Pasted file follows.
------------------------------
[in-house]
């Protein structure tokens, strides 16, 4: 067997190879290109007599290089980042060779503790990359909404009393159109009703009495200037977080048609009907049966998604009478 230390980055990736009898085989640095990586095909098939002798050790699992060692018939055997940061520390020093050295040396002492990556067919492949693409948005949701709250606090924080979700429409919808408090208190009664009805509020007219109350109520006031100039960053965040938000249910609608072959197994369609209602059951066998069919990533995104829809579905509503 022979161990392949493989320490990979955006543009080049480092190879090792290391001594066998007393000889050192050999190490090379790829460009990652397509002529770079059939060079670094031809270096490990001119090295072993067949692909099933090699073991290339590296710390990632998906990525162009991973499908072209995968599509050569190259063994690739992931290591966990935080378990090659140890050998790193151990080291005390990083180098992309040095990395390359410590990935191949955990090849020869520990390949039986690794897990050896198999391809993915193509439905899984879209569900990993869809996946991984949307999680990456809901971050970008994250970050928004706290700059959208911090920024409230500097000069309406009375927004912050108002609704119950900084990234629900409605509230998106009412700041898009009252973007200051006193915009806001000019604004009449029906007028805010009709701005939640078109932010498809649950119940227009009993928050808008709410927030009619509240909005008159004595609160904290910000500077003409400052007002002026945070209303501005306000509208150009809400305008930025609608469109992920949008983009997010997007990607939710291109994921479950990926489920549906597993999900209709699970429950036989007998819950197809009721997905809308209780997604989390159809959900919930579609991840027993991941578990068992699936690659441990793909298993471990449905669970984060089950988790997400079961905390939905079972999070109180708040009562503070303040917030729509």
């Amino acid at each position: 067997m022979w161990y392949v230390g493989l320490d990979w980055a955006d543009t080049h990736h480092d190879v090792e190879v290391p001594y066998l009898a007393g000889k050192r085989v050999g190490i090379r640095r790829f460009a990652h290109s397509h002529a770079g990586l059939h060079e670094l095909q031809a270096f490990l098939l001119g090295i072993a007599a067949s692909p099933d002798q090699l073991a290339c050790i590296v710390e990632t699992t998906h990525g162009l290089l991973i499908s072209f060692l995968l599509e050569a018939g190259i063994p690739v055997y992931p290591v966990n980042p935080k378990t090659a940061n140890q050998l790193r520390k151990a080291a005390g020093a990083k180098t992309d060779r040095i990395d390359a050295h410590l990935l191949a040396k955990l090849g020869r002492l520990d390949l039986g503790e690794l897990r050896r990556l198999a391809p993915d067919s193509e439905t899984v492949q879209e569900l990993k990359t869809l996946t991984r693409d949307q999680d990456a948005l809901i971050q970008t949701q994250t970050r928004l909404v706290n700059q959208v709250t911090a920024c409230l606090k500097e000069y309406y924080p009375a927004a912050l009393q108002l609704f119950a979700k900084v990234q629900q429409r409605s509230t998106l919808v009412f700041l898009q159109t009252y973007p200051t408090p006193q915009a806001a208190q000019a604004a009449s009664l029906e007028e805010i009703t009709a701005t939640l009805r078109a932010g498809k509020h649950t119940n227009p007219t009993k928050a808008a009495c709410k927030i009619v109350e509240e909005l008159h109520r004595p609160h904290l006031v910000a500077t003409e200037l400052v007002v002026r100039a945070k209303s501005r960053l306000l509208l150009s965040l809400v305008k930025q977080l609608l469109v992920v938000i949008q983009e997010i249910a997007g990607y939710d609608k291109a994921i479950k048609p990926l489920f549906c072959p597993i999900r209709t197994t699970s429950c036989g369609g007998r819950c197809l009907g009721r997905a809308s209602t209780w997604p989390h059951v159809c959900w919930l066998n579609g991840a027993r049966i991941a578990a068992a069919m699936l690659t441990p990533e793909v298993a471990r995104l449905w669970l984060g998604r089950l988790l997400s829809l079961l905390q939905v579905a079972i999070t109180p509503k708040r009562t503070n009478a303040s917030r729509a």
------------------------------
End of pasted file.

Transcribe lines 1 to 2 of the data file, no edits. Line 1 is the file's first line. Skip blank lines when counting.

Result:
[in-house]
């Protein structure tokens, strides 16, 4: 067997190879290109007599290089980042060779503790990359909404009393159109009703009495200037977080048609009907049966998604009478 230390980055990736009898085989640095990586095909098939002798050790699992060692018939055997940061520390020093050295040396002492990556067919492949693409948005949701709250606090924080979700429409919808408090208190009664009805509020007219109350109520006031100039960053965040938000249910609608072959197994369609209602059951066998069919990533995104829809579905509503 022979161990392949493989320490990979955006543009080049480092190879090792290391001594066998007393000889050192050999190490090379790829460009990652397509002529770079059939060079670094031809270096490990001119090295072993067949692909099933090699073991290339590296710390990632998906990525162009991973499908072209995968599509050569190259063994690739992931290591966990935080378990090659140890050998790193151990080291005390990083180098992309040095990395390359410590990935191949955990090849020869520990390949039986690794897990050896198999391809993915193509439905899984879209569900990993869809996946991984949307999680990456809901971050970008994250970050928004706290700059959208911090920024409230500097000069309406009375927004912050108002609704119950900084990234629900409605509230998106009412700041898009009252973007200051006193915009806001000019604004009449029906007028805010009709701005939640078109932010498809649950119940227009009993928050808008709410927030009619509240909005008159004595609160904290910000500077003409400052007002002026945070209303501005306000509208150009809400305008930025609608469109992920949008983009997010997007990607939710291109994921479950990926489920549906597993999900209709699970429950036989007998819950197809009721997905809308209780997604989390159809959900919930579609991840027993991941578990068992699936690659441990793909298993471990449905669970984060089950988790997400079961905390939905079972999070109180708040009562503070303040917030729509």